Search Images Maps Play YouTube News Gmail Drive More »
Sign in
Screen reader users: click this link for accessible mode. Accessible mode has the same essential features but works better with your reader.

Patents

  1. Advanced Patent Search
Publication numberUS4868790 A
Publication typeGrant
Application numberUS 07/187,134
Publication dateSep 19, 1989
Filing dateApr 28, 1988
Priority dateApr 28, 1988
Fee statusPaid
Publication number07187134, 187134, US 4868790 A, US 4868790A, US-A-4868790, US4868790 A, US4868790A
InventorsDavid D. Wilmoth, Tim M. Coffman, John F. Schreck, Jeffrey Kaszubinski
Original AssigneeTexas Instruments Incorporated
Export CitationBiBTeX, EndNote, RefMan
External Links: USPTO, USPTO Assignment, Espacenet
Reference circuit for integrated memory arrays having virtual ground connections
US 4868790 A
Abstract
A reference-column circuit for supplying a reference voltage to be used in sensing programming status of read-only-memory cells in a memory array having virtual-ground circuit connections is disclosed. The reference-column circuit includes an adjacent non-programmed memory cell having a common terminal with an identical non-programmed memory cell of prior-art circuitry. The additional memory cell and associated grounding circuit provide a compensating component of reference voltage to the input of a sense amplifier, the compensating component acting to eliminate a source of possible errors in sense amplifier transmission caused by non-programmed adjacent memory cells in the memory array.
Images(1)
Previous page
Next page
Claims(13)
We claim:
1. A reference-column circuit for a virtual-ground read-only memory array, comprising:
first and second dummy memory cells having a common virtual-ground sensing terminal and having programming input terminals connected to a row conductor of said array, and
a load transistor with primary current-path terminals connected between a source of reference potential and said common terminal of said dummy memory cells and with a control terminal connected to a source of supply voltage,
wherein a non-common terminal of said first dummy memory cell is connected to an output of a grounding circuit,
wherein a non-common terminal of said second dummy memory cell is connected to an output of a reference-voltage-supply circuit,
wherein the voltage output of said reference-column circuit is taken from said common terminal of said dummy memory cells, and
wherein said reference-voltage-supply circuit includes a first field-effect transistor with a source-drain path connected between said source of reference potential and said output of said reference-voltage-supply circuit and with a gate connected to said supply voltage source, and a second field-effect transistor with a source-drain path connected between said output of said reference-voltage-supply circuit and a circuit ground and with a gate connected to said circuit ground.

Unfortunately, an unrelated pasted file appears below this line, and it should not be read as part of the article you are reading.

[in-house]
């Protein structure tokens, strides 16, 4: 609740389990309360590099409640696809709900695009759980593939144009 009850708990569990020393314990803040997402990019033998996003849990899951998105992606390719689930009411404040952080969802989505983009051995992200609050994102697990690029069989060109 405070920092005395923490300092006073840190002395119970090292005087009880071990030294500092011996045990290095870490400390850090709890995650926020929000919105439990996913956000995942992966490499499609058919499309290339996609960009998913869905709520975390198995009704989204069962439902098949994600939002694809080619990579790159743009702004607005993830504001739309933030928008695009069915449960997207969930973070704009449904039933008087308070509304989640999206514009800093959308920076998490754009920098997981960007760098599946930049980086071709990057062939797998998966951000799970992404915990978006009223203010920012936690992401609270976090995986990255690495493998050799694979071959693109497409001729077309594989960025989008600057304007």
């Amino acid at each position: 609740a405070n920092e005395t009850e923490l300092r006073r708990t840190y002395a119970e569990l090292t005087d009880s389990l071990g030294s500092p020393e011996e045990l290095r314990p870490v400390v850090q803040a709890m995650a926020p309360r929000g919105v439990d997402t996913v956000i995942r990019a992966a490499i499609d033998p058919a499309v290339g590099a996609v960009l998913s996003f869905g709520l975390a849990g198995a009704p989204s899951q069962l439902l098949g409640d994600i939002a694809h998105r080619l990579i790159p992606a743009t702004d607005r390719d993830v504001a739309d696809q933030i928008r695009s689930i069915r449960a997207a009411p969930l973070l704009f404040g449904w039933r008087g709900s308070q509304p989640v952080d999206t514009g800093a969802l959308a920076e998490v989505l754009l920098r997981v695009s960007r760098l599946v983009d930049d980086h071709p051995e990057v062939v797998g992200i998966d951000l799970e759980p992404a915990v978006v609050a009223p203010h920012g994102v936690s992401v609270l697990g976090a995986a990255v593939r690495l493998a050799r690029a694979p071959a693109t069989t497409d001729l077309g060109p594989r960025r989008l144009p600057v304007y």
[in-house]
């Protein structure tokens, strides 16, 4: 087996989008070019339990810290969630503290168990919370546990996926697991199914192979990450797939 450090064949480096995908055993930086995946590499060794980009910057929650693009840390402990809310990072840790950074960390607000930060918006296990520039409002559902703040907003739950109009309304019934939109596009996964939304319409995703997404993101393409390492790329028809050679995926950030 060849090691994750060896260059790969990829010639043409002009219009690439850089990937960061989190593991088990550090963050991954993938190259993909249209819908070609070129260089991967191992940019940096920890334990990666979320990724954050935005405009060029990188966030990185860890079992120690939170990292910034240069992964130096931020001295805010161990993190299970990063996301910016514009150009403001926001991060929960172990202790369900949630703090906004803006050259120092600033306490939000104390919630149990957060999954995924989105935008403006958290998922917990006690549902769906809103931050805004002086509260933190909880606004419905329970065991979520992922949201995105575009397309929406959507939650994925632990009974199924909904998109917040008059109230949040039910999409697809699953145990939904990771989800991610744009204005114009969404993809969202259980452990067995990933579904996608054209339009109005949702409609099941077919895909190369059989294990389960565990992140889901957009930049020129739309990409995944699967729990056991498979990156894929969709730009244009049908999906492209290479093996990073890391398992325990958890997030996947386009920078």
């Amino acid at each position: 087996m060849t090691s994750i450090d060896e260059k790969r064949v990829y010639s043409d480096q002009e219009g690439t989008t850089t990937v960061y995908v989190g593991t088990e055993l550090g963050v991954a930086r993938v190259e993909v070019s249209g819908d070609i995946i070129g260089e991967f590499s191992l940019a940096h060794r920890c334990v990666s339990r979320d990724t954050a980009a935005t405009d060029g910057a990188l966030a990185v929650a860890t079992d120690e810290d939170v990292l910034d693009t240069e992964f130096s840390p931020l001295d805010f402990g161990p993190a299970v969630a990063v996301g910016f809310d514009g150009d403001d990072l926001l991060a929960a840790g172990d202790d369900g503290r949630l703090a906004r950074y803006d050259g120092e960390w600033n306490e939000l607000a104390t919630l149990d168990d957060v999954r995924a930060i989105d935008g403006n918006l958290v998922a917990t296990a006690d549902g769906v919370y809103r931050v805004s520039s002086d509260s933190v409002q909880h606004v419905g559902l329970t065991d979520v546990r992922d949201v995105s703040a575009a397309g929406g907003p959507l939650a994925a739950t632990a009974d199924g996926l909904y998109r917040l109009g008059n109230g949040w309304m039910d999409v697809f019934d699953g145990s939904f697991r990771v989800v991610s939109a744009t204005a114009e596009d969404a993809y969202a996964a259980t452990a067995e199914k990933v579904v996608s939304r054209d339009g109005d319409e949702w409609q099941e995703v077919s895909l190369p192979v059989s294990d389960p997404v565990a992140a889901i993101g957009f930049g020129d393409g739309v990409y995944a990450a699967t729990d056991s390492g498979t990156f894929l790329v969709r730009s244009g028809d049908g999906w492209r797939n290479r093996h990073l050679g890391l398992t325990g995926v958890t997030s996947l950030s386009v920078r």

2. The reference column circuit of claim 1 in which said dummy memory cells have identical characteristics with other memory cells connected to said row conductor of said array.
3. The reference-column circuit of claim 1 in which said load transistor is a field-effect transistor with channel dimensions that differ from the channel dimensions of other field-effect load transistors of said array such that the resistance of said reference-column circuit load transistor is less than that of said other load transistors.
4. The reference-column circuit of claim 1 in which said dummy memory cells are floating-gate transistors.
5. The reference-column circuit of claim 1 in which said first and second field-effect transistors have identical characteristics with transistors of a virtual-ground transistor pair of said memory array.
6. The reference-column circuit of claim 5 in which all of said transistors are N-channel transistors.
7. The reference-column circuit of claim 1 in which said grounding circuit includes a first field-effect transistor with a source-drain path connected between said source of reference potential and said output of said grounding circuit and with a gate connected to a circuit ground, and a second field-effect transistor with a source-drain path connected between said output of said grounding circuit and said circuit ground and with a gate connected to said supply voltage source.
8. The reference-column circuit of claim 7 in which said first and second field-effect transistors have identical characteristics with transistors of a virtual-ground transistor pair of said memory array.
9. The reference-column circuit of claim 8 in which all of said transistors are N-channel transistors.
10. An improvement in a reference-column circuit comprising a load transistor with a primary conducting path connected between a source of reference potential and an output of said reference-column circuit, and a first dummy memory cell connected between said reference-column circuit output and an output of a grounding circuit, wherein said improvement includes a second dummy memory cell connected between said reference-column circuit output and a reference-voltage-supply circuit, and wherein said reference-voltage-supply circuit includes a first field-effect transistor with a source-drain path connected between the output of said reference-voltage-supply circuit and said reference potential source and with a gate connected to a supply voltage source, and a second field-effect transistor with a source-drain path connected between said output of said reference-voltage-supply circuit and a circuit ground and with a gate connected to said circuit ground.